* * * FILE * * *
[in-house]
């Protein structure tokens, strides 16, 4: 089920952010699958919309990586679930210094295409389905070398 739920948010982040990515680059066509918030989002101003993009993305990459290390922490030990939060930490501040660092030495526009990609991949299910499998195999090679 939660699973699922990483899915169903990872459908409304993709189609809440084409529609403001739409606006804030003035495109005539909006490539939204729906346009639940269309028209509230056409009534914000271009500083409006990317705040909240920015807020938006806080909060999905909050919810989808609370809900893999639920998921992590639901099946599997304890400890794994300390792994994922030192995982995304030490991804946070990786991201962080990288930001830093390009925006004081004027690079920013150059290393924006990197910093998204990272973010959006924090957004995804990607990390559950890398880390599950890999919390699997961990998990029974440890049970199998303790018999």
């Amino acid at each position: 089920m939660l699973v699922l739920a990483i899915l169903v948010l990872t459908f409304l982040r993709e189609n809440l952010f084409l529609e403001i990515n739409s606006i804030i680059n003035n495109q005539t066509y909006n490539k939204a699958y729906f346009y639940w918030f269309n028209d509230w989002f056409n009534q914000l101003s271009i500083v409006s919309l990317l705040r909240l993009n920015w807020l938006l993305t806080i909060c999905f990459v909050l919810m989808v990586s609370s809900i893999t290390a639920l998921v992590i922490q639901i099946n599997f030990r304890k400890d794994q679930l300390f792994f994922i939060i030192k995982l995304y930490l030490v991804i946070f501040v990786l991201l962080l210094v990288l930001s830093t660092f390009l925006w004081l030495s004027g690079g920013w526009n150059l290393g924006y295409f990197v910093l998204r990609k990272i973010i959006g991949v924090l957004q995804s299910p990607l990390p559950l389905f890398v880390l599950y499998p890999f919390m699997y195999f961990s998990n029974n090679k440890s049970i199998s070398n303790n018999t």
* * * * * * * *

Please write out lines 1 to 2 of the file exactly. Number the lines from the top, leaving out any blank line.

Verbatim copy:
[in-house]
């Protein structure tokens, strides 16, 4: 089920952010699958919309990586679930210094295409389905070398 739920948010982040990515680059066509918030989002101003993009993305990459290390922490030990939060930490501040660092030495526009990609991949299910499998195999090679 939660699973699922990483899915169903990872459908409304993709189609809440084409529609403001739409606006804030003035495109005539909006490539939204729906346009639940269309028209509230056409009534914000271009500083409006990317705040909240920015807020938006806080909060999905909050919810989808609370809900893999639920998921992590639901099946599997304890400890794994300390792994994922030192995982995304030490991804946070990786991201962080990288930001830093390009925006004081004027690079920013150059290393924006990197910093998204990272973010959006924090957004995804990607990390559950890398880390599950890999919390699997961990998990029974440890049970199998303790018999």